Sleep 101: Your Gut Health Matters
Whether it’s working longer hours, traveling across time zones, catching up on your favorite book or late-night doom-scrolling on your phone, getting a good night’s sleep remains a serious challenge for many people.
Any one of these aforementioned variables can disrupt your circadian clock (the human body’s natural sleep-wake schedule), stealing precious time your body needs to “reboot” and repair itself from the rigors of daily living.
Over time, these disruptions to your sleep may create vulnerabilities to serious health problems like the cluster of symptoms that lead to stroke, type 2 diabetes, and heart disease better known as metabolic syndrome.
Did you know your gut health plays an important role in helping you get the sleep you need too?
The Prebiotic Solution
Previously, we’ve shared the results of a report from the University of Colorado about the benefits of prebiotics, the unsung heroes of gut health, related to sleep.
Made of non-digestible plant fibers and carbohydrates, prebiotics do a lot of work behind the scenes to feed the bacteria living in your gut.
Researchers at the University of Colorado were tasked by the Office of Naval Research to learn how prebiotics could ease disruptions in the body-clock from irregular work schedules, jet lag, and a lack of daily exposure to sunlight.
These challenges are a daily reality for military personnel, especially those who work on submarines for months at a time, says lead study author Dr. Robert Thompson.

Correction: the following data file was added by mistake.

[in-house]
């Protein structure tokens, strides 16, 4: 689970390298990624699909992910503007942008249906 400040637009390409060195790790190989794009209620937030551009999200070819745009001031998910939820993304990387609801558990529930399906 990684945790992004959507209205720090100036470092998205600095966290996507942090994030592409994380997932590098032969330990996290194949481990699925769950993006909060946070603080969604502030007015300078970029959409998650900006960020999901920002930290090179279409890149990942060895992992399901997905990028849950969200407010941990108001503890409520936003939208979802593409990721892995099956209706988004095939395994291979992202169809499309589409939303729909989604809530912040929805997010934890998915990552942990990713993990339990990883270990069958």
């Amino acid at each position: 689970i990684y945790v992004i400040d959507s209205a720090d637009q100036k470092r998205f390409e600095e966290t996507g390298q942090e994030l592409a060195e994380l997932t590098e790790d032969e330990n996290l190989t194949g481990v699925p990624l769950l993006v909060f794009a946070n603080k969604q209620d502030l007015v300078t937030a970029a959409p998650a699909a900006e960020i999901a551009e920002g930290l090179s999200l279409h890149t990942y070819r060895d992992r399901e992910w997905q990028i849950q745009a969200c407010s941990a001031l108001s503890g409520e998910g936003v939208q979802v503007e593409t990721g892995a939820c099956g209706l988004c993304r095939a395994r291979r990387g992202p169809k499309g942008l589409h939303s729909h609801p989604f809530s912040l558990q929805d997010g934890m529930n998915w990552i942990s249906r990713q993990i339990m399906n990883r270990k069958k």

First, scientists fed two groups of rats regular food or chow enhanced with two prebiotics, then manipulated their light-dark cycles (creating the stressful effect of traveling to a new time zone 12 hours ahead) each week over two months.
No surprise, the addition of prebiotics made a healthy difference, helping test animals more quickly adjust their sleep-wake cycles and core body temperatures (a problem when the body’s internal clock is disrupted).
What’s more, the gut health of animals fed prebiotics generated an abundance of health-promoting bacteria and resisted changes in gut flora related to stress and jet lag.
Gut Health and Good Sleep Hygiene
There’s lots of ways to improve your rest through good sleep hygiene. Here’s a few common-sense suggestions from the American Academy of Sleep Medicine.
- Maintain a consistent sleep schedule.
- Establish a relaxing bedtime routine.
- Turn off any tablets or phones at least 30 minutes before bedtime.
- Keep your bedroom at a cool, comfortable temperature.
Adding a prebiotic to your diet may seem simple, given that a lot of vegetables (leeks, asparagus, garlic, onion, corn and bananas) contain rich amounts of them, but doing it consistently and daily can be challenging.
Fortunately, you can give your sleep a healthy and natural prebiotic advantage — along with the health of your gut — by taking a proven probiotic like EndoMune Advanced Probiotic with 10 strains of beneficial bacteria and the proven prebiotic Fructooligosaccharides (FOS).
American Academy of Sleep Medicine